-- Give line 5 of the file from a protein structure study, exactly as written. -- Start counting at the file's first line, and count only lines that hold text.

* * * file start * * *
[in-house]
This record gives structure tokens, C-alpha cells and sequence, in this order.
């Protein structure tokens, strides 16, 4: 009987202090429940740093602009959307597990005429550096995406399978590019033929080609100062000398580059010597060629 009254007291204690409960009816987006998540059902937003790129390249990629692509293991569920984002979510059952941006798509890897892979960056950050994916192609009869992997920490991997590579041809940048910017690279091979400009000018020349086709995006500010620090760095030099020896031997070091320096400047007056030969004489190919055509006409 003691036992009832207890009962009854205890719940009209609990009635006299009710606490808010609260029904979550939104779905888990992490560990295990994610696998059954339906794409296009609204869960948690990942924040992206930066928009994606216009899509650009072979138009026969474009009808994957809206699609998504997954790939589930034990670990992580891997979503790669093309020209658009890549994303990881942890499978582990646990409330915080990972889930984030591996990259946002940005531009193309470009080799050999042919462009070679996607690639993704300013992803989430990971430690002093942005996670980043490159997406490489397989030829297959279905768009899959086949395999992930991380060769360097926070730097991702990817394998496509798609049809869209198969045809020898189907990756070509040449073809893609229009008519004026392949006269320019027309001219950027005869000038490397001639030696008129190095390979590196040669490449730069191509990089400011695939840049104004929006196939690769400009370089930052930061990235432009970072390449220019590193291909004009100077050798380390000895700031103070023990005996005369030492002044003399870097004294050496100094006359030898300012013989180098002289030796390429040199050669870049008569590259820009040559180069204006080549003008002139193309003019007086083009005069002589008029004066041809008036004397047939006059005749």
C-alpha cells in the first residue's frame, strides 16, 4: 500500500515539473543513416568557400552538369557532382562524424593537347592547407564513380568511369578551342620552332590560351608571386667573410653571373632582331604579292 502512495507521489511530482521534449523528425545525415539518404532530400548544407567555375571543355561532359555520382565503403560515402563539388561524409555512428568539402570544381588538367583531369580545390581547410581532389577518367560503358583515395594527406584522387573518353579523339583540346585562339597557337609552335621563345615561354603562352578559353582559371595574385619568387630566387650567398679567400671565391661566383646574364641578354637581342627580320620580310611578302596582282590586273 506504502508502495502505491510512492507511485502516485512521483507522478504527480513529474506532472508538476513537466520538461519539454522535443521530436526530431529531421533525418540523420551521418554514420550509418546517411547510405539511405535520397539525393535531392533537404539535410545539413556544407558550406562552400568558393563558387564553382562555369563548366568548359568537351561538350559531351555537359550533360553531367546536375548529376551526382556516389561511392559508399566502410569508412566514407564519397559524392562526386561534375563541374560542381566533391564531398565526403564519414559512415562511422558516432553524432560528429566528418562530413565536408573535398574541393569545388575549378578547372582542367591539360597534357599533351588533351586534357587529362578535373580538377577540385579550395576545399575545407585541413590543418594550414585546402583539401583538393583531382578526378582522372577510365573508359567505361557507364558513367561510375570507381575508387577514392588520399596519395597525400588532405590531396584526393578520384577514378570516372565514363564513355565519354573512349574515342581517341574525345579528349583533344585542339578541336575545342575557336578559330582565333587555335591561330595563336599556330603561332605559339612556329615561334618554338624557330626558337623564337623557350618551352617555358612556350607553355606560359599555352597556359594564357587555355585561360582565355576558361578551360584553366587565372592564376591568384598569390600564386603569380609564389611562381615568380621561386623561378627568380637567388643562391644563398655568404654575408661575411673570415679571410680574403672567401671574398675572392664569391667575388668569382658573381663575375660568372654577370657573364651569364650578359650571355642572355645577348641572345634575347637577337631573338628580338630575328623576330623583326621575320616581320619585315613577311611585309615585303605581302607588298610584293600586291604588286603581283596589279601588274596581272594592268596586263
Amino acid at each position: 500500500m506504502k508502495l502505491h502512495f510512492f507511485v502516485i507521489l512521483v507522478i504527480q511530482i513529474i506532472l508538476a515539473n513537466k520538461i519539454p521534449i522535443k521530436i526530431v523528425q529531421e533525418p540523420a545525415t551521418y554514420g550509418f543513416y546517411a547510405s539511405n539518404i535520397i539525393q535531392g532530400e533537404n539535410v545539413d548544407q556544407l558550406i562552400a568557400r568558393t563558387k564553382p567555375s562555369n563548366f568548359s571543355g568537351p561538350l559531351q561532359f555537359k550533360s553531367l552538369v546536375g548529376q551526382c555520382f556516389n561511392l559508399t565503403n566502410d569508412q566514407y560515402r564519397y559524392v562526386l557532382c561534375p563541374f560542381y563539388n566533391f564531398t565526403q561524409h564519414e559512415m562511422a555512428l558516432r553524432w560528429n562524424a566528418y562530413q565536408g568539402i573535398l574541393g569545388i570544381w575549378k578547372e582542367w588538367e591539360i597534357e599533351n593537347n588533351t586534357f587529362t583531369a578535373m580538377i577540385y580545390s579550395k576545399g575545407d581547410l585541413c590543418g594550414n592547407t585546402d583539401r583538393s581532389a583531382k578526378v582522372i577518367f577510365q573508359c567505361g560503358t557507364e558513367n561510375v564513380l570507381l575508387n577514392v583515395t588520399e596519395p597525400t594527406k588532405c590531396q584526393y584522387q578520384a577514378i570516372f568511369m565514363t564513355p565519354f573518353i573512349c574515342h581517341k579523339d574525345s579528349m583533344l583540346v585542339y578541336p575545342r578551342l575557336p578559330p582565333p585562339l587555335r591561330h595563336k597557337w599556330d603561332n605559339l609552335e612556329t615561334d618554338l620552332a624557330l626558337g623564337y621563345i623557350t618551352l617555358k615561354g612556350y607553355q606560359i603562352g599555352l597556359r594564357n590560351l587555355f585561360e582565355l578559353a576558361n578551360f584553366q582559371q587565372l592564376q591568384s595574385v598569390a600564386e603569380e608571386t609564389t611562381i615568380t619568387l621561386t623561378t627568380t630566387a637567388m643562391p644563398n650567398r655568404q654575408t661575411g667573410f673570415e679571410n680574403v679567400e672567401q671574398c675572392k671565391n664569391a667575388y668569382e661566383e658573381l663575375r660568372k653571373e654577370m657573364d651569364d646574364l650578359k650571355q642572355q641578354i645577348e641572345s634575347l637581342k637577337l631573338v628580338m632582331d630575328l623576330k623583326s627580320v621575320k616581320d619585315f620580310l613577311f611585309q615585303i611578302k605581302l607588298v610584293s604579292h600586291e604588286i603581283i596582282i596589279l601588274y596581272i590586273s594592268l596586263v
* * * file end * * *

Amino acid at each position: 500500500m506504502k508502495l502505491h502512495f510512492f507511485v502516485i507521489l512521483v507522478i504527480q511530482i513529474i506532472l508538476a515539473n513537466k520538461i519539454p521534449i522535443k521530436i526530431v523528425q529531421e533525418p540523420a545525415t551521418y554514420g550509418f543513416y546517411a547510405s539511405n539518404i535520397i539525393q535531392g532530400e533537404n539535410v545539413d548544407q556544407l558550406i562552400a568557400r568558393t563558387k564553382p567555375s562555369n563548366f568548359s571543355g568537351p561538350l559531351q561532359f555537359k550533360s553531367l552538369v546536375g548529376q551526382c555520382f556516389n561511392l559508399t565503403n566502410d569508412q566514407y560515402r564519397y559524392v562526386l557532382c561534375p563541374f560542381y563539388n566533391f564531398t565526403q561524409h564519414e559512415m562511422a555512428l558516432r553524432w560528429n562524424a566528418y562530413q565536408g568539402i573535398l574541393g569545388i570544381w575549378k578547372e582542367w588538367e591539360i597534357e599533351n593537347n588533351t586534357f587529362t583531369a578535373m580538377i577540385y580545390s579550395k576545399g575545407d581547410l585541413c590543418g594550414n592547407t585546402d583539401r583538393s581532389a583531382k578526378v582522372i577518367f577510365q573508359c567505361g560503358t557507364e558513367n561510375v564513380l570507381l575508387n577514392v583515395t588520399e596519395p597525400t594527406k588532405c590531396q584526393y584522387q578520384a577514378i570516372f568511369m565514363t564513355p565519354f573518353i573512349c574515342h581517341k579523339d574525345s579528349m583533344l583540346v585542339y578541336p575545342r578551342l575557336p578559330p582565333p585562339l587555335r591561330h595563336k597557337w599556330d603561332n605559339l609552335e612556329t615561334d618554338l620552332a624557330l626558337g623564337y621563345i623557350t618551352l617555358k615561354g612556350y607553355q606560359i603562352g599555352l597556359r594564357n590560351l587555355f585561360e582565355l578559353a576558361n578551360f584553366q582559371q587565372l592564376q591568384s595574385v598569390a600564386e603569380e608571386t609564389t611562381i615568380t619568387l621561386t623561378t627568380t630566387a637567388m643562391p644563398n650567398r655568404q654575408t661575411g667573410f673570415e679571410n680574403v679567400e672567401q671574398c675572392k671565391n664569391a667575388y668569382e661566383e658573381l663575375r660568372k653571373e654577370m657573364d651569364d646574364l650578359k650571355q642572355q641578354i645577348e641572345s634575347l637581342k637577337l631573338v628580338m632582331d630575328l623576330k623583326s627580320v621575320k616581320d619585315f620580310l613577311f611585309q615585303i611578302k605581302l607588298v610584293s604579292h600586291e604588286i603581283i596582282i596589279l601588274y596581272i590586273s594592268l596586263v